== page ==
German lawmakers oppose China military threats toward Taiwan
TAIPEI, Taiwan (AP) — Any changes to the China-Taiwan relationship must come about peacefully, a visiting German lawmaker said Monday, two days after China’s ruling Communist Party wrote its rejection of Taiwan independence into its charter.
A German parliamentary delegation focusing on human rights met Taiwan President Tsai Ing-wen at her office on Monday. The lawmakers expressed interest in how Taiwan would handle threats from China.
“Taiwan is really facing military threats,” delegation head Peter Heidt said. “From Germany’s point of view, changes to the cross-strait status quo, if any, must be based on peaceful means. Also, these changes must be made after both sides have reached a consensus.”
China claims Taiwan as its territory and says the self-governing island about 160 kilometers (100 miles) off its east coast must come under its control.
The Chinese Communist Party, on the last day of a major congress that confirmed a third five-year term for leader Xi Jinping, inserted a statement into the party constitution on Saturday “resolutely opposing and deterring separatists” seeking Taiwan’s independence.
“We note Xi Jinping’s intimidation against Taiwan in China’s 20th party congress. We also note the reaction of mainland China after Pelosi visited Taiwan,” he said, referring to the large-scale military drills held after the visit of U.S. House Speaker Nancy Pelosi in July.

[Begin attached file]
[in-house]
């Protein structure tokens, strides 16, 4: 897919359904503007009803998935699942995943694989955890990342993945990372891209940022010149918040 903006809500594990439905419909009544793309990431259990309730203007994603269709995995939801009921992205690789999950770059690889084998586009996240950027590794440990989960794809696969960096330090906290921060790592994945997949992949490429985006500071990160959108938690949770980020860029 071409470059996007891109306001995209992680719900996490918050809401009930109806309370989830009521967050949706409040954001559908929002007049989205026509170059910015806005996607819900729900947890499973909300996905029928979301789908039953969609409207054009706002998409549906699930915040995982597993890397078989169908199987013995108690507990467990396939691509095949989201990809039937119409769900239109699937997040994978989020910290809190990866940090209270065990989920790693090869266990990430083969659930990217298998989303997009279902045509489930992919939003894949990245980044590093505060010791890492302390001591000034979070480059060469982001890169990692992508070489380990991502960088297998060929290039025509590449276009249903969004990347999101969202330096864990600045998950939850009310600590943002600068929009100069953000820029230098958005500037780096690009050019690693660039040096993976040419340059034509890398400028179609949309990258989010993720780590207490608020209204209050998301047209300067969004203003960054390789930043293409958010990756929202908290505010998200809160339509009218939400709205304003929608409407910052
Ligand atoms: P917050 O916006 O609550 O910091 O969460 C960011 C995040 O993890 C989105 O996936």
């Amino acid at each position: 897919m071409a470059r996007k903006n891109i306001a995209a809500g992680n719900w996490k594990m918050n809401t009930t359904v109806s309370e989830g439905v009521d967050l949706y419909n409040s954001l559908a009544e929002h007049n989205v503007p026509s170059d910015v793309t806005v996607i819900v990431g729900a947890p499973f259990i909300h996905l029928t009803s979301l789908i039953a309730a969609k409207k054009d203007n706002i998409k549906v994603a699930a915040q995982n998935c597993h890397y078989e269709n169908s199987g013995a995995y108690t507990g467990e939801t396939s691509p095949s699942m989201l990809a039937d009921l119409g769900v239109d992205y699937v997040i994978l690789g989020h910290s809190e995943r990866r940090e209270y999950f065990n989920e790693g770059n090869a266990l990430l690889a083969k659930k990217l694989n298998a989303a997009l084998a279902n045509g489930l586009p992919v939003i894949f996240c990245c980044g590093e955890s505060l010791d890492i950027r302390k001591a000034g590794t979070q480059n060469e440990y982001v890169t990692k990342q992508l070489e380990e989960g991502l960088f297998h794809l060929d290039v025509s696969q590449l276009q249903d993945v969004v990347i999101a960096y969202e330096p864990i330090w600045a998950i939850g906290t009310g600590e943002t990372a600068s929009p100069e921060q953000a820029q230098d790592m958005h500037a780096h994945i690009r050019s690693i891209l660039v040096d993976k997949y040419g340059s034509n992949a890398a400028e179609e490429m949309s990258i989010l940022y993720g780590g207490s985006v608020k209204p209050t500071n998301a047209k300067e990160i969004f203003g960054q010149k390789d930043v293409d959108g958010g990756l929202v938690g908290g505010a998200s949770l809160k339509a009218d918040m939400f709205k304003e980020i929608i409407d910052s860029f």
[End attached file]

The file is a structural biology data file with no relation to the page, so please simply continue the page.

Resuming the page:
Tsai did not refer to the amending of the Communist Party’s constitution in her remarks. But her government’s Mainland Affairs Council issued a statement Saturday urging China to break away from the mindset of confronting or even conquering the island, according to Taiwan’s Central News Agency.
The statement said their differences should be resolved in a peaceful manner.
At the opening of China’s weeklong party congress, Xi said Beijing would continue to strive for peaceful “reunification” with Taiwan but refused to renounce the possible use of force. The two sides split in 1949 after a civil war.
Taiwan’s Mainland Affairs Council responded that the island’s 23 million people have the right to decide their own future and urged Beijing to stop imposing its political framework and its military coercion.
The German delegation arrived on Sunday and was expected to leave on Wednesday. It is the second German parliamentary group visiting Taiwan this month.